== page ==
Or Facetime, or Zoom, or whichever app and platform you used at the start of the 2020 pandemic? When you had no idea what you were doing, and neither did anyone else, and it showed? Did you do a Zoom quiz night? Or birthday party? Do you ever want to do another one? Thought not...

But dry at the time I went outside the Murray Street Store. Sometimes you can luck it. The opportunity to try the new-to-me Nikon Z-fc was too good to miss, so I took the spare SD card out of the gadget bag and plugged it in. Thus was the point at which the Nikon muscle memory kicked in and I was able to dive into the menu and format it. That's not just bumpf. A lot of cameras operate on menus and instruction sets that have been devised by their own staff. They may have configured the things quite differently from those of other makers, and it can be an Indiana Jones adventure to try to find the pathway in the menu that will lead you to the command you wish to exercise. Quite a few camera makers employ poison dart shooters and giant stone balls to discourage you from finding their treasures. Just getting to " format " can be a feat. The choices after that for sizes, shapes, renderings, colour, and such are pretty much standard between each camera in any...

It's been a long time since I first saw the announcements about the Nikon Z-fc camera - and since I watched Michael Phillips juggle three dummy demonstration bodies at a photo trade fair. I've looked at the dummy cameras in Murray Street and Stirling street since then, but this is the first time I've gotten a real-live working one to play with  It is fitted with a 24-70 f:4-6.3 lens. The lens is an average zoom range  - but for this APS-C-sensored camera that equates to 36-105mm fields of view when you compare it to the other Z full-frame cameras. Never mind - there are all sorts of Z-mount lenses for the Nikon cameras and you can go wider, too. You can also get Z lenses that capitalise on the style of the camera body...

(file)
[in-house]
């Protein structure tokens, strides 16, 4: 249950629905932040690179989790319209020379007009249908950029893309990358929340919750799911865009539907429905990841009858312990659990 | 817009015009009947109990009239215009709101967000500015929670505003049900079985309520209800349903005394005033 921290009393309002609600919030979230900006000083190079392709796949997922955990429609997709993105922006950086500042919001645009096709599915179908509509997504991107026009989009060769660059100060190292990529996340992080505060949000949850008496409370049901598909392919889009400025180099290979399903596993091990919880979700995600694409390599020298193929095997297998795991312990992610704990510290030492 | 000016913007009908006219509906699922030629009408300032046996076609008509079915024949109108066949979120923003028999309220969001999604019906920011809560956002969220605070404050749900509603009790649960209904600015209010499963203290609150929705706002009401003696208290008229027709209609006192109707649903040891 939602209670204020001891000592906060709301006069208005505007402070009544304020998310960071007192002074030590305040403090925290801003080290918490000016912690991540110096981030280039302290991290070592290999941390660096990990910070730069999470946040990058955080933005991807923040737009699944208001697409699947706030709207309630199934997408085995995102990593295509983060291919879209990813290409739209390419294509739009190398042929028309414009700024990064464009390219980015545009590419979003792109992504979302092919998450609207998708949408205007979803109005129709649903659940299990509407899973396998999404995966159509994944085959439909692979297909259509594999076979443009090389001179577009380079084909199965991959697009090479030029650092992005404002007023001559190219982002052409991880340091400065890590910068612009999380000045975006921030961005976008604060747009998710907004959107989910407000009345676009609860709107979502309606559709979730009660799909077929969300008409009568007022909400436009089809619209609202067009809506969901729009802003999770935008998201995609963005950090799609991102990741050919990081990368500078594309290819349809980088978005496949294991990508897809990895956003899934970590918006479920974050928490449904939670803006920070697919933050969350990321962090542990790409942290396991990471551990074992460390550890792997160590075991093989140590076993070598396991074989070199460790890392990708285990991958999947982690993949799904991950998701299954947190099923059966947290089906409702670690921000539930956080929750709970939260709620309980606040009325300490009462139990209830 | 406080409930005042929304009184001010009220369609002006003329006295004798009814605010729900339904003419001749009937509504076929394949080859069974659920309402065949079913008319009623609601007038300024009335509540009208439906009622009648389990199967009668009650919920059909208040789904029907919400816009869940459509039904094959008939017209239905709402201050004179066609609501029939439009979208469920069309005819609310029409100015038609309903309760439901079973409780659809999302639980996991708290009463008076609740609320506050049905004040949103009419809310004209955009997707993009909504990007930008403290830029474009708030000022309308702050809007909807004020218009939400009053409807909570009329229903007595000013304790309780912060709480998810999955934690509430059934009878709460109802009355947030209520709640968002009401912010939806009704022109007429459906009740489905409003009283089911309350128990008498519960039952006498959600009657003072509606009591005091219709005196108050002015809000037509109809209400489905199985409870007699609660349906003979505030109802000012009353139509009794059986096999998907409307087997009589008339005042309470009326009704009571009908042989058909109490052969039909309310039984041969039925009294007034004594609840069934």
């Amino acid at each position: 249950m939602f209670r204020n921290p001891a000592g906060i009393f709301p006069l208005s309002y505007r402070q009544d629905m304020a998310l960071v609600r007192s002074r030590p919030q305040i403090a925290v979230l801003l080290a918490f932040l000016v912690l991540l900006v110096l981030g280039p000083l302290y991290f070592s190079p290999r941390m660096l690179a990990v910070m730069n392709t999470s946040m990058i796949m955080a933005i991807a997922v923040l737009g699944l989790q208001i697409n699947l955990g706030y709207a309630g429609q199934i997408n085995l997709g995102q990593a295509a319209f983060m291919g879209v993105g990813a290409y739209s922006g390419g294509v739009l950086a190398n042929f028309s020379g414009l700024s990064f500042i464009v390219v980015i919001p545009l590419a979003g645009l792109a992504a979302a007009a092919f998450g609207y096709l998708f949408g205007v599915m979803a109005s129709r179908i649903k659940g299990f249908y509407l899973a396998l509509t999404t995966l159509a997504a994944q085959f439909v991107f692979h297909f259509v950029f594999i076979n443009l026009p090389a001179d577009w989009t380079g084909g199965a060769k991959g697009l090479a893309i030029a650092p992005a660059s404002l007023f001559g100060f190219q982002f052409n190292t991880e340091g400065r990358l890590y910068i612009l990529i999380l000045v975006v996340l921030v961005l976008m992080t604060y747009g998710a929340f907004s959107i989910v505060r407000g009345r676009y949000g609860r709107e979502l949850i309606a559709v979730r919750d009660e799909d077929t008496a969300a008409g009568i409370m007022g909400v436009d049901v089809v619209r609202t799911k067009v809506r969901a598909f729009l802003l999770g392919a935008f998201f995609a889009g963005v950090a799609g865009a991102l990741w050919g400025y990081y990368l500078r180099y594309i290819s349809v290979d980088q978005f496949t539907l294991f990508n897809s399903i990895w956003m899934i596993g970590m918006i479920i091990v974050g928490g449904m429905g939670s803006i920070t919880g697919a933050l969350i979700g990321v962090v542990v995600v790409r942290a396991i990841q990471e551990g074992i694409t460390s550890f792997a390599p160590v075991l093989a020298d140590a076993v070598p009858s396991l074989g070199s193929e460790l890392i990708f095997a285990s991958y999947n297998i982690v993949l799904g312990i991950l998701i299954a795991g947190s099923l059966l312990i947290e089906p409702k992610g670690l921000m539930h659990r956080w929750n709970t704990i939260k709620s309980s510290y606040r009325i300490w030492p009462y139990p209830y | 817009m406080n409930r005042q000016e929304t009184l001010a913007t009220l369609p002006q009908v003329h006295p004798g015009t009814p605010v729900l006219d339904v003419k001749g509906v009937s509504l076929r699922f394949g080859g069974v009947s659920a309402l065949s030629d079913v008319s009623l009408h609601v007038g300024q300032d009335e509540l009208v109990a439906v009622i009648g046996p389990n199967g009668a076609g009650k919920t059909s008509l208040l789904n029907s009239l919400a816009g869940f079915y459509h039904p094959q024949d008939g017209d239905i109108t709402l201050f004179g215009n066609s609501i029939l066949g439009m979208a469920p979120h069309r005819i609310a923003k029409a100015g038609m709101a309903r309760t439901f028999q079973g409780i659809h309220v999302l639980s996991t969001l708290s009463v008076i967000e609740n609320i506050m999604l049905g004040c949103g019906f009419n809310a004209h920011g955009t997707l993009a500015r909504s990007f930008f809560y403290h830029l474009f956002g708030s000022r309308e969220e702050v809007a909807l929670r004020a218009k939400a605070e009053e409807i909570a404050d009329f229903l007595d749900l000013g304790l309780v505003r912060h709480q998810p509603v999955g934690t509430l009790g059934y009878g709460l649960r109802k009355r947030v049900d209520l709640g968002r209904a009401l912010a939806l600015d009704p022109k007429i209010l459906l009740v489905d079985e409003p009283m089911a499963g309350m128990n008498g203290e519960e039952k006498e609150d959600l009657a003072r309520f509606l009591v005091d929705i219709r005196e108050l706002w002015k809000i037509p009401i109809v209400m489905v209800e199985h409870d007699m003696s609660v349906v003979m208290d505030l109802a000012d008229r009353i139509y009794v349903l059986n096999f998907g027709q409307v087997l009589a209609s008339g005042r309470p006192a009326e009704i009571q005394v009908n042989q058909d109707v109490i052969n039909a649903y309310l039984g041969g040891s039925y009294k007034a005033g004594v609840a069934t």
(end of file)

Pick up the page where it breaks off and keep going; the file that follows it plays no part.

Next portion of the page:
Go 0n. Buy it. You know you want to try it out. If you have recently discovered that there is a world of photography beyond the pixel, and braved the wonders of the film cabinet, you are ready to consider a revolutionary idea; rolling your own film. Don't imagine that I'm suggesting you manufacture it yourself. Unless you live in Rochester, New York and aren't afraid of the dark, it is probably still best to let someone else actually coat the plastic strip, perforate it, and roll it up for packaging into a lightproof wrapping and a tin case. They've been doing it for a century and they are good at keeping the emulsion in and the insects out. But at this point you can step in  - and save yourself some money by doing so. Lots of photographers have been loading their own 35mm cassettes from rolls of bulk film for the last 70 years. It was a standard practice for big users; newspapers, magazines, schools, etc. when pre-packed tin cassettes from the major makers - often delivered in screw-top tin cans...